Lane Bryant Issues Public Apology After Using Shantell Martin’s Designs Without Authorization

The artist calls it 'a small victory.'

Shantell Martin in Miami, December 2, 2016. Photo Jared Siskin, ©Patrick McMullan.
Shantell Martin. Photo Jared Siskin, ©Patrick McMullan.

Clothing retailer Lane Bryant has offered a public mea culpa, via Facebook, to artist Shantell Martin for using her designs on its clothing and advertising imagery. After three months of negotiations, Martin has reached a confidential settlement with the company, according to a conversation the artist had with artnet News.

“It’s a very small victory in this area, where there needs to be much more done to make sure artists and their creative liberties are protected,” Martin said in a phone interview.

Such infringements have become common in recent months, with a dozen artists accusing Zara of stealing their designs, and illustrator Lili Chen filing a $1 million lawsuit against Kohl’s (also recently settled out of court).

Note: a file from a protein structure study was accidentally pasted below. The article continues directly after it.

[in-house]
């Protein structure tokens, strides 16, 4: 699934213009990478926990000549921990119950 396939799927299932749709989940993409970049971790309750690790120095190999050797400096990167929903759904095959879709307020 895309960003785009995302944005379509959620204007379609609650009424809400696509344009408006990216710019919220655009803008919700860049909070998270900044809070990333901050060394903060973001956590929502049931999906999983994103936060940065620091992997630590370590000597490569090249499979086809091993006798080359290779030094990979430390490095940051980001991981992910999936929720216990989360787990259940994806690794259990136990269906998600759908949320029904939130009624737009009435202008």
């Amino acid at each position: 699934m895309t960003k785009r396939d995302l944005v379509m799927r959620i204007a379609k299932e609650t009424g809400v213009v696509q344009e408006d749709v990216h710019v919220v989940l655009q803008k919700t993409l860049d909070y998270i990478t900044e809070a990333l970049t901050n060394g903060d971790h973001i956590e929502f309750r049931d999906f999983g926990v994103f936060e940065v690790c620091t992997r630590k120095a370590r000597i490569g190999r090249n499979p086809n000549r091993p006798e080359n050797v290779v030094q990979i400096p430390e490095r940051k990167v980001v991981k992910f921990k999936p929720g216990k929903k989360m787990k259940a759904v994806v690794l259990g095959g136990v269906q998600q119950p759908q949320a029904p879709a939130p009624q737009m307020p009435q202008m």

“A lot of this stuff happens because there isn’t a system in place with these companies to let designers know what they can and can’t do,” she added. “If you take pages from someone’s book and put it in your own, you have to acknowledge them or it’s plagiarism. Similarly, among designers, there has to be a system in place where this doesn’t have to happen.”

Lane Bryant’s annual revenue has in some recent years topped $1 billion. London-born, Brooklyn-based Martin, for her part, has been part of collaborations such as an Art Basel Miami Beach performance, where she created drawings live in response to a music set by Kendrick Lamar at the Faena Dome on the beach. She’s also been featured in publications including the New York Times and the New Yorker.

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